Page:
john tory

Why are Doug Ford and John Tory rewriting the rules of local democracy now?

This is not the John Tory for whom the people of Toronto signed up just a month ago.

This week has been a rough one for democracy in our city and the entire province of Ontario. We learned that the province is rearranging municipal governance to suit its own needs, backtracking on a pledge to protect the Ontario Greenbelt, and even Mayor John Tory is getting in on the anti-democratic act by demanding and apparently getting new powers to override the will of the majority of the city council when it suits him. It sounds awful. It sounds anti-democratic. And what’s worse, this was known before both elections and not one person spoke up to allow the people of Ontario to vote on these massive changes.

How? How is it possible that putting development over the health of our air, our water, and our food sources shouldn’t be an election issue? Sure, that might be the priority of the building industry-backed Ontario PC Party and that’s their business. But for a party that seems to bill itself as one “for the people,” it apparently doesn’t think their thoughts and opinions matter for much.

It is the moves of Mayor John Tory that are the most surprising and disappointing. This is a person who I believe prided himself on taking a common sense and measured approach. A person who doesn’t lose votes at city council because he can work and does with others — fellow city councillors, local residents and businesses and other levels of government.

So, the first question is why he thinks he needs new powers that allow him to basically do what he wants whenever he wants on matters of provincial priority. And, secondly, since he was campaigning behind the scenes to grab more power than any other jurisdiction in any region of our country, why oh why Mr Mayor, was this not mentioned leading up to the election? These sorts of moves don’t happen overnight, or on a whim, this was most assuredly coming for some time. Why override local democracy?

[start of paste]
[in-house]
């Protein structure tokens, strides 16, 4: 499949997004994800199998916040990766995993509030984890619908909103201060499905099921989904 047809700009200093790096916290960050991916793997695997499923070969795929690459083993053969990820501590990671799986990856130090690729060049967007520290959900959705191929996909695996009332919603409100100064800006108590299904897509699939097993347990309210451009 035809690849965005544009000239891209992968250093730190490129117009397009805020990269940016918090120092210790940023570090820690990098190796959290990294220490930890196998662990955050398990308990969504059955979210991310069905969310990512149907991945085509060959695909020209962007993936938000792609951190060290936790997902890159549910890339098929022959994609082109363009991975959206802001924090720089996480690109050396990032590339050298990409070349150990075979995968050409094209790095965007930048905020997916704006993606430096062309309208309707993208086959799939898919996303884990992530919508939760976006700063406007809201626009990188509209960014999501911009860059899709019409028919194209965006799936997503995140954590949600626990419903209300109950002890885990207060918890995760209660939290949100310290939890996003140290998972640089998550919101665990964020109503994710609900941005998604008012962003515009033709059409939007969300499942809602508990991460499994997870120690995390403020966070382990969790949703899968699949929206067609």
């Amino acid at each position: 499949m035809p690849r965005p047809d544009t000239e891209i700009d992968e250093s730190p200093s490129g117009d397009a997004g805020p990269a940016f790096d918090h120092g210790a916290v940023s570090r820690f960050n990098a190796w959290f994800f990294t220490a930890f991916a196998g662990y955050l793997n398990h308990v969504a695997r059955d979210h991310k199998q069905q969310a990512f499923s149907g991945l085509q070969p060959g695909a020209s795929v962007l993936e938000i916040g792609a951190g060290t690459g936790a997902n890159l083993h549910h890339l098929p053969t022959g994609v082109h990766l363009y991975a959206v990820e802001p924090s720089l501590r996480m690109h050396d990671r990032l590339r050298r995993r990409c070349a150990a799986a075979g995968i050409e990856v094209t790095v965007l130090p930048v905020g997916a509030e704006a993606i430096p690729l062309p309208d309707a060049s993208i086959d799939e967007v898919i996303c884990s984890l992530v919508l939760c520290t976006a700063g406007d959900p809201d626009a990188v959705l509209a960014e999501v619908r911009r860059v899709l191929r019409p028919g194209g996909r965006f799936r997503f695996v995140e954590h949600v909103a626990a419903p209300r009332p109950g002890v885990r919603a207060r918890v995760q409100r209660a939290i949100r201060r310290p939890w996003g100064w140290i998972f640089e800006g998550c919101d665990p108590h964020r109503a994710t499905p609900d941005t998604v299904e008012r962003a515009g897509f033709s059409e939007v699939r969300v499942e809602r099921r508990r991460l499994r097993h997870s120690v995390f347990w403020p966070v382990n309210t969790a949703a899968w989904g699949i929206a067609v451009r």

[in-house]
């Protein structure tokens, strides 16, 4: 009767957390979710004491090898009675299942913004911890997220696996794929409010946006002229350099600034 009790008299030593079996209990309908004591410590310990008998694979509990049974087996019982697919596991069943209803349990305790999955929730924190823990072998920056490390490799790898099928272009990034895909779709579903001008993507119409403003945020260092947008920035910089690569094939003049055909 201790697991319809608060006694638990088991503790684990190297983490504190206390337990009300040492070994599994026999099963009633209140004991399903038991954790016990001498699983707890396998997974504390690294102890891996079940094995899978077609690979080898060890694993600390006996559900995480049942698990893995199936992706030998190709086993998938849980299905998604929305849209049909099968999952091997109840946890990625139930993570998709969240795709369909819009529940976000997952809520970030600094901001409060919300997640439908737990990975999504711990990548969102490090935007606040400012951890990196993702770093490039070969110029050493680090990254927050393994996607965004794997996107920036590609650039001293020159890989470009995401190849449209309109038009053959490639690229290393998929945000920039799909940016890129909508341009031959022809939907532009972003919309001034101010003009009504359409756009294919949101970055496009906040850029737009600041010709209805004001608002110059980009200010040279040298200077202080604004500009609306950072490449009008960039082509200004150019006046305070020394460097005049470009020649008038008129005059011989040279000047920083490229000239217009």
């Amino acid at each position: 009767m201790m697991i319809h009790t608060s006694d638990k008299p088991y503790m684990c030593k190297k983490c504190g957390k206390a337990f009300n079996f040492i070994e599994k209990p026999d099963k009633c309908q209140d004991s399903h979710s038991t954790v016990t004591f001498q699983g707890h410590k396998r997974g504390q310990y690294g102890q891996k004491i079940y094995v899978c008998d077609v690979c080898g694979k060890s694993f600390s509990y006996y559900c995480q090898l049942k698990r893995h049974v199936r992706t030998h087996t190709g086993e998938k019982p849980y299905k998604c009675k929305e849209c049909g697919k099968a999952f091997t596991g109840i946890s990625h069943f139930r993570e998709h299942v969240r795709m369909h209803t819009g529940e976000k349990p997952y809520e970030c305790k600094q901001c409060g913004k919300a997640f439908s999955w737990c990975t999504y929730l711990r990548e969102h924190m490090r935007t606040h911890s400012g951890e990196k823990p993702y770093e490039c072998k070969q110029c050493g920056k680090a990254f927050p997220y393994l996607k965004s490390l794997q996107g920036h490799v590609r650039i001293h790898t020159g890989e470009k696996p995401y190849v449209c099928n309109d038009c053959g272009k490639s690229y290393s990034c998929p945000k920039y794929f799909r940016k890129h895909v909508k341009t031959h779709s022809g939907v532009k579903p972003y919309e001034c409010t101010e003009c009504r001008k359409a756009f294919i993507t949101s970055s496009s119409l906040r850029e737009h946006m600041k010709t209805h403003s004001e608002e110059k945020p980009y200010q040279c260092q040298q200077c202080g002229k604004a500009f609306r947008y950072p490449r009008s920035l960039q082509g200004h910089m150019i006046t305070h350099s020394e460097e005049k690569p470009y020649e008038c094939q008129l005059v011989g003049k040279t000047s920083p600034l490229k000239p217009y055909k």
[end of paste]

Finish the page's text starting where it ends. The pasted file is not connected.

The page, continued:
This leads to the final question for Mr Tory. What’s coming next? Surely this build-up of power unlike anything we have seen in the city’s history must be leading to something. And, frankly, I’m getting more than a little nervous about the next shoe to drop.

It is the same formula for the province. We know the video that existed of Doug Ford pledging to carve up the Ontario Greenbelt for development.

He was caught and pledged to protect it. Now, of course, we know that was not true.

And, again, there was an election in June. Like, five months ago. Where was the plan to carve up the Greenbelt and threaten our air, water and food at that point?

A local media report revealed that developers were purchasing property on the protected Greenbelt. We know that the rules did not allow for development on those lands. But now that the Ontario PCs are elected, it is going to be allowed. Yet, this was never a plan despite the existence of a video suggesting just that. Is that the story?

Either way, this was most assuredly something that could have been brought to the people in an honest way before the election so they could think about it, think about future generations, the threats to the environment and the other options available and then voted on like adults.

If the will of the majority is to protect our water and our farmlands and make sure development is built in appropriate places then suck it up buttercup because that’s how democracy works.

Hiding plans from the electorate prior to democratic elections in order to gut environmental regulation, build on the Greenbelt, and rewrite local governance is shameful.

It doesn’t work by telling voters what they want to hear and then getting in power and changing the democratic landscape of an entire province. That’s not democracy. That’s tyranny.